This article shines a light on the histories and narratives of two Kyrgyz queer women and the conflicts arising from their sexualites and following what is traditionally and culturally expected of them. While remaining closeted protects Aidai and Jibek from outer conflicts such as being shunned, disowned and discriminated by their homophobic families and larger society, in this paper I focus rather on the inner conflicts within the self and how one negotiates heteronormativity and dominant cultural values. For that, I have employed the concept of double consciousness by W.E.B DuBois to interpret the contradicting discourses that make up identity.


*names are changed

“Shame is worse than death” (uiat ölümdön katuu) is a renowned Kyrgyz proverb a respondent mentioned to describe the social consequences of parents knowing their children are queer. She says no Kyrgyz parent wants to find out their kid is homosexual. Aidai*, a lesbian woman who comes from a rural and traditional Kyrgyz family in a small town of Issyk-Kul in northern Kyrgyzstan is well aware of the shame and dishonor her sexuality might bring upon her family. Aidai experiences double consciousness, a term that the sociologist W.E.B DuBois applied to the split on identity and self-perception oppressed identities have with embracing their true selves and conforming to dominant values and culture in society.

DuBois spoke on behalf of black people’s experience of racialized oppression in a white-dominated America from the early 20th century. Double consciousness can be applied to sexual orientation, ethnicity, gender, decolonizing identities and the intersection of all the former. A century later from when it was conceived and in a now 32 year-old independent post-Soviet Central Asian and Muslim country, I apply this concept to Kyrgyz queer citizens who live in largely homophobic societies and experience familial pressure to fulfill traditionally expected cultural roles such as marriage and having children in a heterosexual union.

Literature Review

Queer Double Consciousness

It is a peculiar sensation, this double-consciousness, this sense of always looking at one’s self through the eyes of others, of measuring one’s soul by the tape of a world that looks on in amused contempt and pity. One ever feels his two−ness, — a [Kyrgyz], a [queer]; two souls, two thoughts, two unreconciled strivings; two warring ideals in one [queer] body…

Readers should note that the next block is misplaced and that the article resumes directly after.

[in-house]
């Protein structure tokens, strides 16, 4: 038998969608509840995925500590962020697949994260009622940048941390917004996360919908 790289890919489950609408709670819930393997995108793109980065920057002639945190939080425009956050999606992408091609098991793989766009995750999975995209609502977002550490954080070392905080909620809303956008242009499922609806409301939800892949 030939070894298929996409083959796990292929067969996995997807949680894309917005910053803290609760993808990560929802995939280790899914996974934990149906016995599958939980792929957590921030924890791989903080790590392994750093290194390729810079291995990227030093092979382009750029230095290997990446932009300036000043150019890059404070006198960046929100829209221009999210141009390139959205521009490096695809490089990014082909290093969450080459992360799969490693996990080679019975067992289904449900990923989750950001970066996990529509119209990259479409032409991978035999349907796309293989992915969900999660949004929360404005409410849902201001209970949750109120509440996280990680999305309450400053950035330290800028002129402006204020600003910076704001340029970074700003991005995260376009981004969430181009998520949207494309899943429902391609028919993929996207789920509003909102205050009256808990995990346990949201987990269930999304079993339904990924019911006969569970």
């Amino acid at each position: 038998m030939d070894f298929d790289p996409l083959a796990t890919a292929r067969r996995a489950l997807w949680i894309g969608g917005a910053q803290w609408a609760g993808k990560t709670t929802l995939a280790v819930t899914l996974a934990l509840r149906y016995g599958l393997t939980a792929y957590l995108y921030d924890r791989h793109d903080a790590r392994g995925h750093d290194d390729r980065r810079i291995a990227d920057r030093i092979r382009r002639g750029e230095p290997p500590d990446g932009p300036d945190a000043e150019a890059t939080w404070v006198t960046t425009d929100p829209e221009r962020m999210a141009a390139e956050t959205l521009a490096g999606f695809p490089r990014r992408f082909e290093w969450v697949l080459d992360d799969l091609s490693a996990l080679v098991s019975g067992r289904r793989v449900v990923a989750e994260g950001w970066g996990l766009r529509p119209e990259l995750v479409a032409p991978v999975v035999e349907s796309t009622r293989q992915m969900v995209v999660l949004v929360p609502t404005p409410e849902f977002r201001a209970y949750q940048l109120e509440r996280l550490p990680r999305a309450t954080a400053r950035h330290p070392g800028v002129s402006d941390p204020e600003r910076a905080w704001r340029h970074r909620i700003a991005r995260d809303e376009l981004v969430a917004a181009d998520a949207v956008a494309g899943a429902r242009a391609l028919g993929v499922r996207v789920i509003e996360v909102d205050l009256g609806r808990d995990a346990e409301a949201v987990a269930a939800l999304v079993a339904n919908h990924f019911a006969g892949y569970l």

These lines that I slightly refashioned are from the 1897 essay “Strivings of the Negro People” by the civil rights activist and scholar DuBois, where he first introduces the phenomenon of double consciousness. Double consciousness is the inner “two-ness” and division that cultural minorities develop by means of belonging to a group that has been socially deemed inferior (Walker 2018). This condition creates a dual awareness of perceiving one’s self through one’s eyes and through the eyes of others simultaneously. This may lead to a mental conflict especially if one cannot live up to the sets of standards or expectations of both and has to irreconcilably conform to one or the other identity (e. g. being the exemplary Kyrgyz traditional daughter expected and queer, being a kelin (bride) and a lesbian).

On Society and ‘Kyrgyzness’

“Kyrgyzness” and the “traditional Kyrgyz girl” are notions that were frequently invoked by the informants. The root of double consciousness stems from these meanings, imposed and defined by the larger socially conservative majority. All respondents had an idea or vague notion of what the traditionally Kyrgyz woman and her duties are like, often comparing themselves with this moral mental image as an unattainable ideal their queer selves contradict.